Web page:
A number of new converts to Islam, who had no home and often nothing to eat, had settled around the mosque, near the Prophet’s dwelling. They were destitute (sometimes intentionally since some of them wished to lead an ascetic life detached from worldly possessions) and their subsistence depended on the Muslims’ charity and gifts. Their number kept increasing and they were soon called “ahl as-suffah” (the people of the bench).[xiv] The Prophet was most concerned by their situation and showed them continuous solidarity. He would listen to them, answer their questions and look after their needs. One of the characteristics of his personality and of his teachings, with ahl as-suffah as with the rest of his community, was that when asked about matters of spirituality, faith, education or doubt, he offered different answers to the same questions, taking into account the psychological makeup, experience and intelligence of the questioner.
The faithful felt that he saw, respected, understood and loved them, and indeed, he did love them, he told them so, and he moreover advised them to remember to tell one another of their mutual love: “When someone loves their brother [or sister] let them tell them that they love them.”[xv] He once took young Mu`âdh ibn Jabal by the hand and whispered: “O Mu`âdh, by God, I love you. And I advise you, o Mu`âdh, never to forget to say, after each ritual prayer: ‘O God, help me remember You, thank You and perfect my worship of You.’”[xvi] Thus the young man was offered, in one outburst, both love and spiritual teaching, and the teaching was all the more deeply assimilated as it was wrapped in that love.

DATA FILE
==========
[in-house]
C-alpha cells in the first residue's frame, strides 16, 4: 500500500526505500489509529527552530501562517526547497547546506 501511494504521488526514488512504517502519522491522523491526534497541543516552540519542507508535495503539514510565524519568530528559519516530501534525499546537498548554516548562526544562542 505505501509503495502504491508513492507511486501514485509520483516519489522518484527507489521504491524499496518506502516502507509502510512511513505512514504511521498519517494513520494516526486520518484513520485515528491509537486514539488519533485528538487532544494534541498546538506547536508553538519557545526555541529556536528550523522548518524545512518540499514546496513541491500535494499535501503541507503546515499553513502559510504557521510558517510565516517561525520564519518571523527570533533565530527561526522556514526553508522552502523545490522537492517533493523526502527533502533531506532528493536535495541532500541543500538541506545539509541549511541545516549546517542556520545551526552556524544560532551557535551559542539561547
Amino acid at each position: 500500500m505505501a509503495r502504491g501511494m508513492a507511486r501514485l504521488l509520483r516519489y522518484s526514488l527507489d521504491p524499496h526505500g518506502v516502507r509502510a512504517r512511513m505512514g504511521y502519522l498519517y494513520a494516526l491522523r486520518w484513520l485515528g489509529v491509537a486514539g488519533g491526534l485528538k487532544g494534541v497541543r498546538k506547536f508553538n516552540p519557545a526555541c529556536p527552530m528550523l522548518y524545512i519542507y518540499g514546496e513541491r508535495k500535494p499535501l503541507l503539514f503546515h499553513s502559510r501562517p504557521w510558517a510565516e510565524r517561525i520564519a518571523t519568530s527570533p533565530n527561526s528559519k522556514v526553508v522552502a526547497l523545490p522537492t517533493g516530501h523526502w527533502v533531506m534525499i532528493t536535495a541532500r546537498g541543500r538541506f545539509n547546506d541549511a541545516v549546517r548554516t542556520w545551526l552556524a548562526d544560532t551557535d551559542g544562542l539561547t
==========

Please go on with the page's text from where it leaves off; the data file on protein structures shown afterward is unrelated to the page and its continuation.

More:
[i] Hadîth reported by al-Bukhârî and Muslim.
[ii] Hadîth reported by al-Bukhârî.
[iii] Hadîth reported by Muslim.
[iv] Hadîth reported by al-Bukhârî.
[v] Hadîth reported by al-Bukhârî and Muslim.
[vi] Hadîth reported by al-Bukhârî and Muslim.
[vii] Hadîth reported by al-Bukhârî.
[viii] According to one version, he brought some dates. Another narrator, called `Abd ar-Rahmân, said that he did not know what kind of food it was.
[ix] Hadîth reported by al-Bukhârî and Muslim.
[x] Hadîth reported by al-Bukhârî and Muslim.
[xi] Hadîth reported by al-Bukhârî.
[xii] Hadîth reported by Muslim.
[xiii] Hadîth reported by al-Bayhaqî.
[xiv] A bench had been set up for them near the mosque. Some commentators, looking for the origin of the word “sûfî” (sufism), have linked it to those “ahl as-suffah” some of whom had deliberately chosen to be poor and withdraw from the world, its desires and possessions.
[xv] Hadîth hassan (reliable) reported by Abû Dâwud and at-Tirmidhî.
[xvi] Hadîth reported by Abû Dâwud and an-Nasâ’î